Three Days in Mexico City

This is the second post in the Adventures of An Island Girl: Mexico Edition series. If you haven’t yet read part one, go back and read it here.
Our Mexican adventure started in the capital, Ciudad de México (Mexico City), the oldest capital city in the Americas and the most populous city in North America. Mexico City is located in the Valley of Mexico and sits at an altitude of 2,240 meters (7,350 ft) above sea level. 
Mexico City has it all. There’s history, art, culture, food and even streets lined with bookstores! But with only three full days to explore, how much do you think we did?
three days in Mexico City

Three Days in Mexico City

Where We Stayed

We stayed at an Airbnb in Roma Norte, a neighborhood widely considered one of Mexico City’s best. You’ll find restaurants and cute cafés, shops and art galleries, and lots of options to stay. Roma Norte’s location makes it easy to get around for sightseeing, whether via public transportation, metered taxis and Uber, and on foot. 

three days in Mexico City
Mexico City skyline from the Airbnb’s rooftop

Where We Ate

Mexico City is a food lover’s dream. From street food to restaurants you’ve seen on Netflix, there is no shortage of great food to be had. So what does make the food in Mexico City stand out? Well, Mexico has seven main regional cuisines, all of which you can find in Mexico City, leading to a variety of tastes, flavours and culinary experiences. 

In restaurants…

Since I was the first of the group to arrive, I spent the afternoon wandering around the streets that were home for the next 4 days. I played it safe with my first meal – arroz con pollo – because I don’t care what that mean owl said, Duolingo did not prepare me for life outside the app.

three days in Mexico City
My first meal in Mexico City at Santo Habanero. That molé was delicious. Also, I have no idea what I ordered to drink. I just remember nodding and saying “sí”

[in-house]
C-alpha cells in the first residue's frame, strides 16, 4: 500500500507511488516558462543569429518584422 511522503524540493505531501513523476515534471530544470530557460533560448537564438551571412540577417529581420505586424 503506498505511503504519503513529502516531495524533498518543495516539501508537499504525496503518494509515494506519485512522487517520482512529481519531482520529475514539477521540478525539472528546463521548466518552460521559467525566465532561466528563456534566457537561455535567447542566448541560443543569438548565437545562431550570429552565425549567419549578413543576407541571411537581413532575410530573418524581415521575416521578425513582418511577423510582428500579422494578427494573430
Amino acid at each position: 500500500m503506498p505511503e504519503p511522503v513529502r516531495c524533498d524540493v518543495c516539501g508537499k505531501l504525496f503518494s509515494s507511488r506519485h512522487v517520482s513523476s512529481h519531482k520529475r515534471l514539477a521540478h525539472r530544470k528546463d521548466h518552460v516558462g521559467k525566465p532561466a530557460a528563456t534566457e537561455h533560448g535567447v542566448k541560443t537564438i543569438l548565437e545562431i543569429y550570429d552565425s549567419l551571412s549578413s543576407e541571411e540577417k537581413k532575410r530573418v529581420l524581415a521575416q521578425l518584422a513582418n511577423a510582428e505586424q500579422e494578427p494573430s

Everyone I told I was heading to Mexico City said that we should eat at Pujol and Contramar, numbers 1 and 3 on this 27 Best Restaurants in Mexico City list. However, it seemed like a lot of other people got the same advice, because despite our best efforts, we could not get a table. So, when you head to Mexico City, make sure to make dining reservations well in advance. 
But all was not lost! We were able to dine at Maximo Bistro (also on the list), which was just around the corner from our Airbnb. Two years later and I still think about how good that cauliflower was.
three days in Mexico City
We ordered a few dishes to share. In addition to the beef, cauliflower and French toast dessert, we had an octopus ceviche, buffalo chicken, and a salad.

In a bookstore…

Yes. I dragged my friends to brunch in a bookstore. No regrets. Cafebrería el Péndulo is a bookstore and café with a few locations around Mexico City.

three days in Mexico City
Had I not had my friends with me, I might have stayed there all day

On the streets…

Seriously, there was something to eat every few steps. From tacos to tamales, elotes and mango, deliciousness filled the streets. This Eater guide explains the types of street food you’ll find in Mexico City.
A lot of people asked if I was worried about eating street food. I wasn’t. Our rule of thumb was to stick to the carts where other people were being served. I also found that the vendors took incredible care and pride in their surroundings. At the end of the night, I saw them washing down their carts with disinfectant and sweeping around the cart, and repeating the process the next morning.

three days in Mexico City
I inhaled those tacos 😀

What We Did

Visited the Historic Centre of Mexico City…

Templo Mayor, constructed in 1325 in Tenochtitlàn (the Aztec capital city), was the Mexica people’s main temple. By the time the Battle of Tenochtitlán came to an end in 1521, Templo Mayor was mostly destroyed.
three days in Mexico City